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Yitka Winn and Steve Hertzfeld October 16, 2013 TWEET COMMENTS 5

Government Shutdown Reached Trails

Part I: How park closures and permit withdrawals impacted the trail-running community

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Photo by BigStock Photo

“Keep going! You are running better than our government!”

So proclaimed a sign that Tina Mowery, 42, of Ellerslie, Maryland, saw at a recent race. Though a sense of humor may have helped diffuse frustrations during the 16-day U.S. government shutdown, the headaches it caused were very real—including many for the trail-running community, who faced race cancellations and “closed” signs at the entrances to National Parks. Although National Forests remained open for recreation, most race permits for those areas were revoked due the mandatory furlough of all “non-essential” federal employees.

Last weekend, the U.S. Forest Service suspended Bloomington, Indiana’s inaugural 8 Hours of Payne Endurance Trail Run and Team Relay. The race start and finish were in a State Recreation Area, with the majority of the course falling on U.S. Forest Service property. Race director Bill Bartley cancelled the run, refunded all participants’ money and instead hosted a demo day in the State Recreation Area—this permit was unaffected—with casual fun runs, shoe demos and free beer from loyal sponsor Upland Brewing Company.

Despite the frustrations of losing a couple thousand dollars and all the hours invested in planning the race, Bartley says he’s sympathetic to the Forest Service for being in what he calls “the unenviable position of enforcing the political posturing of our so-called leaders.”

A week earlier, Augusta, Georgia’s Forks Area Trail System’s shutdown forced the cancellation of the FATS 50K. Organizers scrambled to put together a contingency plan, and, fortunately, several land owners generously offered to the host the race on their property.

Other events were not so successful in finding alternatives. In Swoope, Virginia, the sixth-annual Grindstone 100-miler was cancelled. “It takes a small village to put on these races,” says Mowery, who spent many months training and preparing to run Grindstone. “Not only are the runners in limbo and sidetracked, so are crews, pacers, family members and babysitters.”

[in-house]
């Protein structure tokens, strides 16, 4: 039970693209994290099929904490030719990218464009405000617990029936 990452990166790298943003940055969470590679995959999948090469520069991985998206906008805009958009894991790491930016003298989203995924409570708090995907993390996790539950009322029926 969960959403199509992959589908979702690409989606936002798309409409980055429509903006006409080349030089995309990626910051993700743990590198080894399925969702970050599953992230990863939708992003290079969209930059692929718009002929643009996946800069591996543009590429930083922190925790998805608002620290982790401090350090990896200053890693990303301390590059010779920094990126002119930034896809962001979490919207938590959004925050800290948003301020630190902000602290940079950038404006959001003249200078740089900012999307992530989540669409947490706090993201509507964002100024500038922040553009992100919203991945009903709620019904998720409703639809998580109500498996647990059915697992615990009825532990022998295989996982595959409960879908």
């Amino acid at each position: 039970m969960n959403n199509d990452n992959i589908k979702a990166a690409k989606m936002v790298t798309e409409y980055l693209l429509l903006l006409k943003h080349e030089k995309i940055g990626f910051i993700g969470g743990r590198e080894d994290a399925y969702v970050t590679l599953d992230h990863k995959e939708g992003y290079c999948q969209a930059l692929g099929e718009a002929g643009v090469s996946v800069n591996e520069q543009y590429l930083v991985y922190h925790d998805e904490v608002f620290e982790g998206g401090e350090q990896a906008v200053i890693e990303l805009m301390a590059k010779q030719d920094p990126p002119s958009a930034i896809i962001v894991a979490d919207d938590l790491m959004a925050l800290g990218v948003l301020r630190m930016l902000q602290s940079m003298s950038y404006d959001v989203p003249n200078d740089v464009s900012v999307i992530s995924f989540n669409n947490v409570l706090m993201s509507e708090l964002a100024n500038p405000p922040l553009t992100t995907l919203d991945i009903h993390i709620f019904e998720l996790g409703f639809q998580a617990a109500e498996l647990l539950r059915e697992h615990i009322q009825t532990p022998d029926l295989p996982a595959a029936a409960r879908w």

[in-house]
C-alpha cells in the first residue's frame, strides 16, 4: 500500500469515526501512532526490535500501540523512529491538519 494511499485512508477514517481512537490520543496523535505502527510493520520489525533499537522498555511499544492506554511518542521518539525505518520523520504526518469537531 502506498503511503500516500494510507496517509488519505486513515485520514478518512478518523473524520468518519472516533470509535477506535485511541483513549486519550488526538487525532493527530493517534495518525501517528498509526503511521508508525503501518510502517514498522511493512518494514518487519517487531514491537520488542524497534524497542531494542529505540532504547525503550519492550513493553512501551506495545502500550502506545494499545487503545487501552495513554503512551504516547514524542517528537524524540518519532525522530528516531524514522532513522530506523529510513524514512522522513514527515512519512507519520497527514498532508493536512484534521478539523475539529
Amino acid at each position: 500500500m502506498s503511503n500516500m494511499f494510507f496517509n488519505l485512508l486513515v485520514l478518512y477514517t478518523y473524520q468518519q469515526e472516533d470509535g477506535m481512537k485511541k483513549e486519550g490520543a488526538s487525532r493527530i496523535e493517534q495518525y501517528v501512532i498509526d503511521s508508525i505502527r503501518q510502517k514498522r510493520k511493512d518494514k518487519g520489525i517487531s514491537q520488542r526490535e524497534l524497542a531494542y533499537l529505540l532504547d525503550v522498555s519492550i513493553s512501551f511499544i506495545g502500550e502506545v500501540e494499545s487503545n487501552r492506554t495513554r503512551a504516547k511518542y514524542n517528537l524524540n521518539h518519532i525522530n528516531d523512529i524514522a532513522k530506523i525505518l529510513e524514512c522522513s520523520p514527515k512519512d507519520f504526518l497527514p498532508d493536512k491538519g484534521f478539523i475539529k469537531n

Many trail runners from all over the world who’d planned Rim-to-Rim runs across the Grand Canyon earlier this month had to abort their plans. Those who opted to enter the Canyon illegally were surprised to find that at least one government employee had not been furloughed—Outside Online reported last week that 21 people were ticketed and fined in a single day for entering the Canyon. (The Grand Canyon re-opened on October 12 with state funds.)

Some trail runners shrugged off the park closures altogether; after all, most National Forests and state and county parks remained open. Several of our government-employed readers whose jobs were furloughed say the shutdown’s only effect on their trail running was more time to run. Others, however, lament the painful hit their family budget took during the no-pay furlough.

Perhaps it’s not the park closures, race cancellations or wallet casualties that aggravate the trail-running community most—but rather, the political games led to such frustrations. As Mowery points out, “Cancelled races are a little easier to swallow if it’s weather-related, not because of politics.” Her proposed solution? “I say we put politicians on trails for an ultra to settle this. The countless hours spent on the mountain would give them time to talk.”

We trail runners may have temporarily lost access to some of our favorite trails, but our sense of humor is resilient as ever.

 

Read on for Part II: Don’t Jump That Barrier, A deeper look at why recreationists should respect Park Service closures.

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